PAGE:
;;;   numbers, a list of numbers.
;;; Purpose:
;;;   Find the sum of the elements of a given list of numbers
;;; Produces:
;;;   total, a number.
;;; Preconditions:
;;;   All the elements of numbers must be numbers.
;;; Postcondition:
;;;   total is the result of adding together all of the elements of numbers.
;;;   If all the values in numbers are exact, total is exact.
;;;   If any values in numbers are inexact, total is inexact.
(define sum
(lambda (numbers)
(if (null? numbers)
0
(+ (car numbers) (sum (cdr numbers))))))
```

At first, this may look strange or magical, like a circular definition: If Scheme has to know the meaning of `sum` before it can process the definition of `sum`, how does it ever get started?

The answer is what Scheme learns from a procedure definition is not so much the meaning of a word as the algorithm, the step-by-step method, for solving a problem. Sometimes, in order to solve a problem, you have to solve another, somewhat simpler problem of the same sort. There's no difficulty here as long as you can eventually reduce the problem to one that you can solve directly.

Another way to think about it is in terms of the way we normally write instructions. We often say go back to the beginning and do the steps again. Given that we've named the steps in the algorithm, the recursive call is, in one sense, a way to tell the computer to go back to the beginning.

### Watching Sum Work

The repeatedly solving simpler problems strategy is how Scheme proceeds when it deals with a call to a recursive procedure -- say, `(sum (cons 38 (cons 12 (cons 83 null))))`. First, it checks to find out whether the list it is given is empty. In this case, it isn't. So we need to determine the result of adding together the value of `(car ls)`, which in this case is 38, and the sum of the elements of `(cdr ls)` -- the rest of the given list.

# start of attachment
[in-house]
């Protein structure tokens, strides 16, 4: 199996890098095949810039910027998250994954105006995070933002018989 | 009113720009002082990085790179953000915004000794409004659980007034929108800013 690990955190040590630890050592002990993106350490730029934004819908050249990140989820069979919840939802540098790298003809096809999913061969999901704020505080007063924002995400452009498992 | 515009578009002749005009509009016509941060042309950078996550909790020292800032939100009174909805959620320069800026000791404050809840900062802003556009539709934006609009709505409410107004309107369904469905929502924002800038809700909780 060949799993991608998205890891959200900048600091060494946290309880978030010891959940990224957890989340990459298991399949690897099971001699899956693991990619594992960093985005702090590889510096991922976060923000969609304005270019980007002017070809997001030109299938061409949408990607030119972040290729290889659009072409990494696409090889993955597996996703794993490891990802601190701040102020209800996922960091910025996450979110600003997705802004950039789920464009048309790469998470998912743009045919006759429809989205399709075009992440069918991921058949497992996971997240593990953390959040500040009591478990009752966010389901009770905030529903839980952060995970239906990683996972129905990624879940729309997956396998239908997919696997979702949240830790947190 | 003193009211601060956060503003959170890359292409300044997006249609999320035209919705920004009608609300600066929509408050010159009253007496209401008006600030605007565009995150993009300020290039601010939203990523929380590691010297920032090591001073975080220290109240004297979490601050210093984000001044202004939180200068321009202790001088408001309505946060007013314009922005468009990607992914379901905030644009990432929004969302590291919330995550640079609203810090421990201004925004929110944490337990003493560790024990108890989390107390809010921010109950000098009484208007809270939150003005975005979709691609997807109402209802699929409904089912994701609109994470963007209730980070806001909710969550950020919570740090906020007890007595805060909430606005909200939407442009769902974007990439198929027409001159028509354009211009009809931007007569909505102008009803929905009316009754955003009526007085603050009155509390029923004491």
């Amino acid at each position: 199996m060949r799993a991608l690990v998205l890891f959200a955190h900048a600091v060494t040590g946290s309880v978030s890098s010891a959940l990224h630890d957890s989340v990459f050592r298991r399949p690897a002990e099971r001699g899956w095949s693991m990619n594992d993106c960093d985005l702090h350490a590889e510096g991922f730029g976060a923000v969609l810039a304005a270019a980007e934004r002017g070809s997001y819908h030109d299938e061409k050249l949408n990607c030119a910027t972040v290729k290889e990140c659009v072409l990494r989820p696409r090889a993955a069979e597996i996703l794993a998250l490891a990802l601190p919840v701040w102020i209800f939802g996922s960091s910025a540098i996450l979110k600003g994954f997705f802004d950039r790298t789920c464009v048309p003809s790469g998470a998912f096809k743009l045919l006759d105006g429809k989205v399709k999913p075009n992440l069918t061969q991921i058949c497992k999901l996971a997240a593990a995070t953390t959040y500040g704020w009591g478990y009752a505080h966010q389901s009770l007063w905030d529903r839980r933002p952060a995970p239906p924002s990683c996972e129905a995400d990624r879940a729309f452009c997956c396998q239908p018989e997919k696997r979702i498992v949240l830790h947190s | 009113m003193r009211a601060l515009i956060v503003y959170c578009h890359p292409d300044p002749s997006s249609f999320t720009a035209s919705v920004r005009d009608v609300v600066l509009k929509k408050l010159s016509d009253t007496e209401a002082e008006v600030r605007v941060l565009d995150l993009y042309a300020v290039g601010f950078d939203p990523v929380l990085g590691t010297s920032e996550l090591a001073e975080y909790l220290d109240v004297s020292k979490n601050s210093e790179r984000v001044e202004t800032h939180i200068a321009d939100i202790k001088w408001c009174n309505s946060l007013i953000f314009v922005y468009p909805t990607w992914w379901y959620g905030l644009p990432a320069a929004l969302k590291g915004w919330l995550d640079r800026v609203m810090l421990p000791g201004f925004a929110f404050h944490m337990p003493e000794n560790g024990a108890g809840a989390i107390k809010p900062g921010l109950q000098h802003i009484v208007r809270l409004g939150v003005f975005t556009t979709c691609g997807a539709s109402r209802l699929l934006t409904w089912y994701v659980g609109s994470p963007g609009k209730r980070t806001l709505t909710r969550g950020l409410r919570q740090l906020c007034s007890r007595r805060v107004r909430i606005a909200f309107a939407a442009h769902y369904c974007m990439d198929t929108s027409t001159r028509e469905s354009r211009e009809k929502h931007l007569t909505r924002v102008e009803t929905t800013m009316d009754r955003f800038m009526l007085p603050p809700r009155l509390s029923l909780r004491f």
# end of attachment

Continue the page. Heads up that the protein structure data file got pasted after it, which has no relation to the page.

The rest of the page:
The rest of the list at this point is the value of ```(cons 12 (cons 83 null))```. How do we compute its sum? We call the `sum` procedure again. This list of two elements isn't empty either, so again we wind up in the alternate of the `if`-expression. This time we want to add 12, the first element, to the sum of the rest of the list. By rest of the list, this time, we mean the value of ```(cons 83 null)``` -- a one-element list.

To compute the sum of this one-element list, we again invoke the `sum` procedure. A one-element list still isn't empty, so we head once more into the alternate of the `if`-expression, adding the car, 83, to the sum of the elements of the cdr, `null`. The rest of the list this time around is empty, so when we invoke `sum` yet one more time, to determine the sum of this empty list, the test in the `if`-expression succeeds and the consequent, rather than the alternate, is selected. The sum of `null` is 0.

We now have to work our way back out of all the procedure calls that have been waiting for arguments to be computed. The sum of the one-element list, you'll recall, is 83 plus the sum of `null`, that is, 83 + 0, or just 83. The sum of the two-element list is 12 plus the sum of the `(cons 83 null)`, that is, 12 + 83, or 95. Finally, the sum of the original three-element list is 38 plus the sum of ```(cons 12 (cons 83 null))``` that is, 38 + 95, or 133.